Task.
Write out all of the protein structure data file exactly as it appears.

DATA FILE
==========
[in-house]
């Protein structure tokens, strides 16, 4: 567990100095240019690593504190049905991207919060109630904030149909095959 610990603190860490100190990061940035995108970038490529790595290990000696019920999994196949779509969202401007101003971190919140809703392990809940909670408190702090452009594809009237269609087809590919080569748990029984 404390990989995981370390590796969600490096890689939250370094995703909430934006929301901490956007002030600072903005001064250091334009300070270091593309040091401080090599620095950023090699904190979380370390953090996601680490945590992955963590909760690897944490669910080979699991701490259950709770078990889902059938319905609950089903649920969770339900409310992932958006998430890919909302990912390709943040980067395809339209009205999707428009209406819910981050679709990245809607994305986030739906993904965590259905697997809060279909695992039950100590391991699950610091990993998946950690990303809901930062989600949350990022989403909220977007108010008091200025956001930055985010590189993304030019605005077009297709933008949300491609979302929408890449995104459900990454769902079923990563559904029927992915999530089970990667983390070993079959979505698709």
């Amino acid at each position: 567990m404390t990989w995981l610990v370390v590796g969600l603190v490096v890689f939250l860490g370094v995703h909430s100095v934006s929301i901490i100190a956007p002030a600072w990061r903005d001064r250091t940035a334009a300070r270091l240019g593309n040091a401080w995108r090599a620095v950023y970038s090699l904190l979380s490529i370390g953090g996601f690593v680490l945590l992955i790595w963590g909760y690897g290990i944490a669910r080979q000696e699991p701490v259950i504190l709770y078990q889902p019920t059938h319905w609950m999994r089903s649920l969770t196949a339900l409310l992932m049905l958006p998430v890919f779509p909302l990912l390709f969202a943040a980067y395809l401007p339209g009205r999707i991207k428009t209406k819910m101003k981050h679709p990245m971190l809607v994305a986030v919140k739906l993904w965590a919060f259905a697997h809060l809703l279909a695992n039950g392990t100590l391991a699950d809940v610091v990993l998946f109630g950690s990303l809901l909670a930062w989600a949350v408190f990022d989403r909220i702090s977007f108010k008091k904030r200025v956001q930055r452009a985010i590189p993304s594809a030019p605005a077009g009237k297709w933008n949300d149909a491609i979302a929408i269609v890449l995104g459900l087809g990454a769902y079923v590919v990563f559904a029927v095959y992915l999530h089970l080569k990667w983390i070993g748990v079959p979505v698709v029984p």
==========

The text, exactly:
[in-house]
């Protein structure tokens, strides 16, 4: 567990100095240019690593504190049905991207919060109630904030149909095959 610990603190860490100190990061940035995108970038490529790595290990000696019920999994196949779509969202401007101003971190919140809703392990809940909670408190702090452009594809009237269609087809590919080569748990029984 404390990989995981370390590796969600490096890689939250370094995703909430934006929301901490956007002030600072903005001064250091334009300070270091593309040091401080090599620095950023090699904190979380370390953090996601680490945590992955963590909760690897944490669910080979699991701490259950709770078990889902059938319905609950089903649920969770339900409310992932958006998430890919909302990912390709943040980067395809339209009205999707428009209406819910981050679709990245809607994305986030739906993904965590259905697997809060279909695992039950100590391991699950610091990993998946950690990303809901930062989600949350990022989403909220977007108010008091200025956001930055985010590189993304030019605005077009297709933008949300491609979302929408890449995104459900990454769902079923990563559904029927992915999530089970990667983390070993079959979505698709």
């Amino acid at each position: 567990m404390t990989w995981l610990v370390v590796g969600l603190v490096v890689f939250l860490g370094v995703h909430s100095v934006s929301i901490i100190a956007p002030a600072w990061r903005d001064r250091t940035a334009a300070r270091l240019g593309n040091a401080w995108r090599a620095v950023y970038s090699l904190l979380s490529i370390g953090g996601f690593v680490l945590l992955i790595w963590g909760y690897g290990i944490a669910r080979q000696e699991p701490v259950i504190l709770y078990q889902p019920t059938h319905w609950m999994r089903s649920l969770t196949a339900l409310l992932m049905l958006p998430v890919f779509p909302l990912l390709f969202a943040a980067y395809l401007p339209g009205r999707i991207k428009t209406k819910m101003k981050h679709p990245m971190l809607v994305a986030v919140k739906l993904w965590a919060f259905a697997h809060l809703l279909a695992n039950g392990t100590l391991a699950d809940v610091v990993l998946f109630g950690s990303l809901l909670a930062w989600a949350v408190f990022d989403r909220i702090s977007f108010k008091k904030r200025v956001q930055r452009a985010i590189p993304s594809a030019p605005a077009g009237k297709w933008n949300d149909a491609i979302a929408i269609v890449l995104g459900l087809g990454a769902y079923v590919v990563f559904a029927v095959y992915l999530h089970l080569k990667w983390i070993g748990v079959p979505v698709v029984p």